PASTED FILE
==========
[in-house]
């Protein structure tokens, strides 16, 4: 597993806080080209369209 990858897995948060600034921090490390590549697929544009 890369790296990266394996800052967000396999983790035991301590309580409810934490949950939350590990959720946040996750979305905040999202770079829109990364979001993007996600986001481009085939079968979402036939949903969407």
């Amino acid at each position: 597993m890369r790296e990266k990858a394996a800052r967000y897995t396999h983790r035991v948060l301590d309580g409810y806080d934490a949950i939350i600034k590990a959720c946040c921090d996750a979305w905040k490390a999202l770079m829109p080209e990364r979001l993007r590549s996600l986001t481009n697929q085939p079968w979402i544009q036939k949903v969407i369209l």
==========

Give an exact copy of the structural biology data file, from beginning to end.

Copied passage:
[in-house]
């Protein structure tokens, strides 16, 4: 597993806080080209369209 990858897995948060600034921090490390590549697929544009 890369790296990266394996800052967000396999983790035991301590309580409810934490949950939350590990959720946040996750979305905040999202770079829109990364979001993007996600986001481009085939079968979402036939949903969407």
């Amino acid at each position: 597993m890369r790296e990266k990858a394996a800052r967000y897995t396999h983790r035991v948060l301590d309580g409810y806080d934490a949950i939350i600034k590990a959720c946040c921090d996750a979305w905040k490390a999202l770079m829109p080209e990364r979001l993007r590549s996600l986001t481009n697929q085939p079968w979402i544009q036939k949903v969407i369209l």